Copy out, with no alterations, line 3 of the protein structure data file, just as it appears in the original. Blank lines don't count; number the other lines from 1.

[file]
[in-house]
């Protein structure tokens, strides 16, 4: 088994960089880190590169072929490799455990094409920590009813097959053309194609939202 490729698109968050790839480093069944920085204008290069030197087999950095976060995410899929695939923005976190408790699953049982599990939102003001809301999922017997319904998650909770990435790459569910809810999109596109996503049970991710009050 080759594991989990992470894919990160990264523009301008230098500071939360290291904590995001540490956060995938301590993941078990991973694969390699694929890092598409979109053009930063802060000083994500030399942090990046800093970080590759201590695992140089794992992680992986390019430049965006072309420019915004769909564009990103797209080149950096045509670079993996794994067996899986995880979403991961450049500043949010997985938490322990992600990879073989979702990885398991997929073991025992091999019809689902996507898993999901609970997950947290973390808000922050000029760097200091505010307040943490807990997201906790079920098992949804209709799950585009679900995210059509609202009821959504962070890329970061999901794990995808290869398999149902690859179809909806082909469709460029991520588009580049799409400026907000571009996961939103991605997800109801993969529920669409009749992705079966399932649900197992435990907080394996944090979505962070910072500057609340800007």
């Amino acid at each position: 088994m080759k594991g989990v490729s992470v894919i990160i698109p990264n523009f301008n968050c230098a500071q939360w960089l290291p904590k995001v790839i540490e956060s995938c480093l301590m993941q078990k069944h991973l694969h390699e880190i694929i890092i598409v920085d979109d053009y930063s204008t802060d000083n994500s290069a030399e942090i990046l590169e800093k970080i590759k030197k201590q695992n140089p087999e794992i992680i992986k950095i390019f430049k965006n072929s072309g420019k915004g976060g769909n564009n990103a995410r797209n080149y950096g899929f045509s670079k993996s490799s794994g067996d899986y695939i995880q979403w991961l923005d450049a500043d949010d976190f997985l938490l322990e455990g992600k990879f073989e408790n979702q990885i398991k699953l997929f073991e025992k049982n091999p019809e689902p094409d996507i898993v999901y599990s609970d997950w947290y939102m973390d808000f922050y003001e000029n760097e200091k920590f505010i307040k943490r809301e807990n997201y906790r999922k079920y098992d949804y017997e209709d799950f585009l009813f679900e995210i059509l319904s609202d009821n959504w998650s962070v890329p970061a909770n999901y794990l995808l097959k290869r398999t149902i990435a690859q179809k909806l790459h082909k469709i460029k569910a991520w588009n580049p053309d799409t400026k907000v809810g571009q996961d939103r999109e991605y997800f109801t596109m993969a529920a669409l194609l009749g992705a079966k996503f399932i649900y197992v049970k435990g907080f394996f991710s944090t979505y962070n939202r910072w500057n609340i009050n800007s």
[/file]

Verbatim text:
């Amino acid at each position: 088994m080759k594991g989990v490729s992470v894919i990160i698109p990264n523009f301008n968050c230098a500071q939360w960089l290291p904590k995001v790839i540490e956060s995938c480093l301590m993941q078990k069944h991973l694969h390699e880190i694929i890092i598409v920085d979109d053009y930063s204008t802060d000083n994500s290069a030399e942090i990046l590169e800093k970080i590759k030197k201590q695992n140089p087999e794992i992680i992986k950095i390019f430049k965006n072929s072309g420019k915004g976060g769909n564009n990103a995410r797209n080149y950096g899929f045509s670079k993996s490799s794994g067996d899986y695939i995880q979403w991961l923005d450049a500043d949010d976190f997985l938490l322990e455990g992600k990879f073989e408790n979702q990885i398991k699953l997929f073991e025992k049982n091999p019809e689902p094409d996507i898993v999901y599990s609970d997950w947290y939102m973390d808000f922050y003001e000029n760097e200091k920590f505010i307040k943490r809301e807990n997201y906790r999922k079920y098992d949804y017997e209709d799950f585009l009813f679900e995210i059509l319904s609202d009821n959504w998650s962070v890329p970061a909770n999901y794990l995808l097959k290869r398999t149902i990435a690859q179809k909806l790459h082909k469709i460029k569910a991520w588009n580049p053309d799409t400026k907000v809810g571009q996961d939103r999109e991605y997800f109801t596109m993969a529920a669409l194609l009749g992705a079966k996503f399932i649900y197992v049970k435990g907080f394996f991710s944090t979505y962070n939202r910072w500057n609340i009050n800007s």